39 relations: Absolute magnitude, Akari (satellite), Albedo, Asteroid, Asteroid belt, Asteroid family, Asteroid spectral types, Astronomical unit, C-type asteroid, Classical conditioning, Degree (angle), Ecliptic, Eos family, Geometric albedo, Hour, Ivan Pavlov, Jet Propulsion Laboratory, Julian day, Julian year (astronomy), K-type asteroid, Kirkwood gap, Light curve, Lowell Observatory, Magnitude (astronomy), Minor planet, Nobel Prize in Physiology or Medicine, Observation arc, Orbital eccentricity, Orbital inclination, Paul Herget, Pavlov (crater), Precovery, Rosemary Hill Observatory, Rotation period, Semi-major and semi-minor axes, Simeiz Observatory, Springer Science+Business Media, Vladimir Albitsky, Wide-field Infrared Survey Explorer.
Absolute magnitude is a measure of the luminosity of a celestial object, on a logarithmic astronomical magnitude scale.
Akari (ASTRO-F) is an infrared astronomy satellite developed by Japan Aerospace Exploration Agency, in cooperation with institutes of Europe and Korea.
Albedo (albedo, meaning "whiteness") is the measure of the diffuse reflection of solar radiation out of the total solar radiation received by an astronomical body (e.g. a planet like Earth).
Asteroids are minor planets, especially those of the inner Solar System.
The asteroid belt is the circumstellar disc in the Solar System located roughly between the orbits of the planets Mars and Jupiter.
An asteroid family is a population of asteroids that share similar proper orbital elements, such as semimajor axis, eccentricity, and orbital inclination.
An asteroid spectral type is assigned to asteroids based on their emission spectrum, color, and sometimes albedo (reflectivity).
The astronomical unit (symbol: au, ua, or AU) is a unit of length, roughly the distance from Earth to the Sun.
C-type (carbonaceous) asteroids are the most common variety, forming around 75% of known asteroids.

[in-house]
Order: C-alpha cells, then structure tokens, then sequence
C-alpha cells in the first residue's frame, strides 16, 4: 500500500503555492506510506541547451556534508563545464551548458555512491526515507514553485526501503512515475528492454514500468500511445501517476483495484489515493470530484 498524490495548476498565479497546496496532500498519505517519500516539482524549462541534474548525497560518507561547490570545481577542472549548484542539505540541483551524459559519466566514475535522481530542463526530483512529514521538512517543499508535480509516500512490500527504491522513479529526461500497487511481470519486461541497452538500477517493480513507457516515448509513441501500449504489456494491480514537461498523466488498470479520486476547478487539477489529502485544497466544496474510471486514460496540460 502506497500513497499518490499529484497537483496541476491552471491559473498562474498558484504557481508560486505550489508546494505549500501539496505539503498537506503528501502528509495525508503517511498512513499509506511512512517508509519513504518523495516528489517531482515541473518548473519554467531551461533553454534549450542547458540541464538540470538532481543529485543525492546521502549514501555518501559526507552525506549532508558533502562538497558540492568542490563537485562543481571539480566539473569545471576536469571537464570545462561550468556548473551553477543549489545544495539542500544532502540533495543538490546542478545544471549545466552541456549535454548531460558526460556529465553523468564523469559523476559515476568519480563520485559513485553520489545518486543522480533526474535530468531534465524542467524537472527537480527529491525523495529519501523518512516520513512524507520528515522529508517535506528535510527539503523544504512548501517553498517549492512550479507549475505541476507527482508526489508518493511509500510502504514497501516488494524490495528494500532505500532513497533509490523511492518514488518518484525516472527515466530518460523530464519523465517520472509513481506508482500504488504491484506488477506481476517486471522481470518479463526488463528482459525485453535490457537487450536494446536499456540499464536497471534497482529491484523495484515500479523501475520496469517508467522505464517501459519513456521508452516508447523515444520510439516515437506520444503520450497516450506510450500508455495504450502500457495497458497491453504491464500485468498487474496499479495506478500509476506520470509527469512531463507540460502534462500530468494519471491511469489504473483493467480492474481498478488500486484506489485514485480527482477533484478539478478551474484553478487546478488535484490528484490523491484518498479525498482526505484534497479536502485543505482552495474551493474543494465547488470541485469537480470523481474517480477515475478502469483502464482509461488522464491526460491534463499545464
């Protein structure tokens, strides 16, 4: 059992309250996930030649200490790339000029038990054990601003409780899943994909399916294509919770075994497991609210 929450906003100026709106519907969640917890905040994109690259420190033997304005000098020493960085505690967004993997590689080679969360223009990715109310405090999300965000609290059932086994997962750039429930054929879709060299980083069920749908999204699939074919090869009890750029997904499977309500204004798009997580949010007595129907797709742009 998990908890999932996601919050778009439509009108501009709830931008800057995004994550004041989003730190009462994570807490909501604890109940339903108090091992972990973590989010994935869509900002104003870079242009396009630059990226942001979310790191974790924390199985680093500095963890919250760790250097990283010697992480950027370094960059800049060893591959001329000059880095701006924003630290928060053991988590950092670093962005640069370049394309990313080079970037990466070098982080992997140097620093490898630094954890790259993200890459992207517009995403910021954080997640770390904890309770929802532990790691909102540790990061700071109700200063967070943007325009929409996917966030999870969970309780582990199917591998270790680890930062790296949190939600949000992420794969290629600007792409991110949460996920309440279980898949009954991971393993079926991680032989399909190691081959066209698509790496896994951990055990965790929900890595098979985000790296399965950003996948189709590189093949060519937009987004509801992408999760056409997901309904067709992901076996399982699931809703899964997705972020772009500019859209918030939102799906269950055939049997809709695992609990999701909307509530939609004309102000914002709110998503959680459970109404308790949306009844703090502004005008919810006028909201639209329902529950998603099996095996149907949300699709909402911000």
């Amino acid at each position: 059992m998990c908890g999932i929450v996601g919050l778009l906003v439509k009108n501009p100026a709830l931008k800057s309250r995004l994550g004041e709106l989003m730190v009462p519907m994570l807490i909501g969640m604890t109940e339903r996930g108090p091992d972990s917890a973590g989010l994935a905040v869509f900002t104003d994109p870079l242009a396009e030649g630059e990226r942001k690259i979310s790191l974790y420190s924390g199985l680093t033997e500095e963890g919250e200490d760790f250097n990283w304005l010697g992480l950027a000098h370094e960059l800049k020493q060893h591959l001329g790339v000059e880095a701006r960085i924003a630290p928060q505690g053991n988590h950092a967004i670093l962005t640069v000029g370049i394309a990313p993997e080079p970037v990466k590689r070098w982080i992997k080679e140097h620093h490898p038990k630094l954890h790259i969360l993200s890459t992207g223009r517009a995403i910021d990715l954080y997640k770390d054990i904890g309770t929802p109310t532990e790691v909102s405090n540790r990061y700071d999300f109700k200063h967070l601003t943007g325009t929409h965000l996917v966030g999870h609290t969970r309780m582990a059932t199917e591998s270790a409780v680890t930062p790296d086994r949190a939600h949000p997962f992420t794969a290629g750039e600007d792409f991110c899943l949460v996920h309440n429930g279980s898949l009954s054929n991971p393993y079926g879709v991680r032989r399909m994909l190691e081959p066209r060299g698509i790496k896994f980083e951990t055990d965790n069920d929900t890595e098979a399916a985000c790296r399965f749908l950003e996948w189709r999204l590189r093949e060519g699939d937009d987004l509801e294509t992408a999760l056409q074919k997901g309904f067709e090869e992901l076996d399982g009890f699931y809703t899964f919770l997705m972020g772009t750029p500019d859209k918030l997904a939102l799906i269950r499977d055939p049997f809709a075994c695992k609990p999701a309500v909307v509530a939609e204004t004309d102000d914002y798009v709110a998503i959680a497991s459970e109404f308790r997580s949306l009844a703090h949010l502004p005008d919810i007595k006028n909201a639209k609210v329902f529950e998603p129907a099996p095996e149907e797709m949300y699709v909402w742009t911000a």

Classical conditioning (also known as Pavlovian or respondent conditioning) refers to a learning procedure in which a biologically potent stimulus (e.g. food) is paired with a previously neutral stimulus (e.g. a bell).
A degree (in full, a degree of arc, arc degree, or arcdegree), usually denoted by ° (the degree symbol), is a measurement of a plane angle, defined so that a full rotation is 360 degrees.
The ecliptic is the circular path on the celestial sphere that the Sun follows over the course of a year; it is the basis of the ecliptic coordinate system.
The Eos family (adj. Eoan; FIN: 606) is a very large asteroid family located in the outer region of the asteroid belt.
In astronomy, the geometric albedo of a celestial body is the ratio of its actual brightness as seen from the light source (i.e. at zero phase angle) to that of an idealized flat, fully reflecting, diffusively scattering (Lambertian) disk with the same cross-section.
An hour (symbol: h; also abbreviated hr.) is a unit of time conventionally reckoned as of a day and scientifically reckoned as 3,599–3,601 seconds, depending on conditions.
Ivan Petrovich Pavlov (a; 27 February 1936) was a Russian physiologist known primarily for his work in classical conditioning.
The Jet Propulsion Laboratory (JPL) is a federally funded research and development center and NASA field center in Pasadena, California, United States, with large portions of the campus in La Cañada Flintridge, California.